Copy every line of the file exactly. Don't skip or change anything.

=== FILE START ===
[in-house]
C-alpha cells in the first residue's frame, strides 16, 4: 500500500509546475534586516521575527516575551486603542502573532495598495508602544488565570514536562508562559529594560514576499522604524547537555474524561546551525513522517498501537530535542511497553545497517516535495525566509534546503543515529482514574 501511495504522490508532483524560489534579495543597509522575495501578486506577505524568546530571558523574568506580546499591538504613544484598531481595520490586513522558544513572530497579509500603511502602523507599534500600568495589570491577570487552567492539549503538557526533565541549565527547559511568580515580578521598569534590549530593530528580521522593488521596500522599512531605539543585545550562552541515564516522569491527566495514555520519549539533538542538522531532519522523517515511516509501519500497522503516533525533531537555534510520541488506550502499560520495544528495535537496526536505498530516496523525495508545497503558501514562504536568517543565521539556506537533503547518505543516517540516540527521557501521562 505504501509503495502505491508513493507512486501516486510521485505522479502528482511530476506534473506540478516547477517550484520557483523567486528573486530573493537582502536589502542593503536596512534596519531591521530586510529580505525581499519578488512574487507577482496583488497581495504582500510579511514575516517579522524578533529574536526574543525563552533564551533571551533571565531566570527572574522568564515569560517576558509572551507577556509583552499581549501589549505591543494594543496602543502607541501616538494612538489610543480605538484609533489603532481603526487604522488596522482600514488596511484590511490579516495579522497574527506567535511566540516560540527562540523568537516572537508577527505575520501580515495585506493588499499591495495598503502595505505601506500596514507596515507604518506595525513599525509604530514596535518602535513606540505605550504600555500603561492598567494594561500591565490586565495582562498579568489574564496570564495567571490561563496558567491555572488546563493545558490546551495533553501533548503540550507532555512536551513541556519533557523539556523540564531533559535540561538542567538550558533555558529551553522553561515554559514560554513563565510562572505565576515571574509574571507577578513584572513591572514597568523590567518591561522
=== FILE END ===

[in-house]
C-alpha cells in the first residue's frame, strides 16, 4: 500500500509546475534586516521575527516575551486603542502573532495598495508602544488565570514536562508562559529594560514576499522604524547537555474524561546551525513522517498501537530535542511497553545497517516535495525566509534546503543515529482514574 501511495504522490508532483524560489534579495543597509522575495501578486506577505524568546530571558523574568506580546499591538504613544484598531481595520490586513522558544513572530497579509500603511502602523507599534500600568495589570491577570487552567492539549503538557526533565541549565527547559511568580515580578521598569534590549530593530528580521522593488521596500522599512531605539543585545550562552541515564516522569491527566495514555520519549539533538542538522531532519522523517515511516509501519500497522503516533525533531537555534510520541488506550502499560520495544528495535537496526536505498530516496523525495508545497503558501514562504536568517543565521539556506537533503547518505543516517540516540527521557501521562 505504501509503495502505491508513493507512486501516486510521485505522479502528482511530476506534473506540478516547477517550484520557483523567486528573486530573493537582502536589502542593503536596512534596519531591521530586510529580505525581499519578488512574487507577482496583488497581495504582500510579511514575516517579522524578533529574536526574543525563552533564551533571551533571565531566570527572574522568564515569560517576558509572551507577556509583552499581549501589549505591543494594543496602543502607541501616538494612538489610543480605538484609533489603532481603526487604522488596522482600514488596511484590511490579516495579522497574527506567535511566540516560540527562540523568537516572537508577527505575520501580515495585506493588499499591495495598503502595505505601506500596514507596515507604518506595525513599525509604530514596535518602535513606540505605550504600555500603561492598567494594561500591565490586565495582562498579568489574564496570564495567571490561563496558567491555572488546563493545558490546551495533553501533548503540550507532555512536551513541556519533557523539556523540564531533559535540561538542567538550558533555558529551553522553561515554559514560554513563565510562572505565576515571574509574571507577578513584572513591572514597568523590567518591561522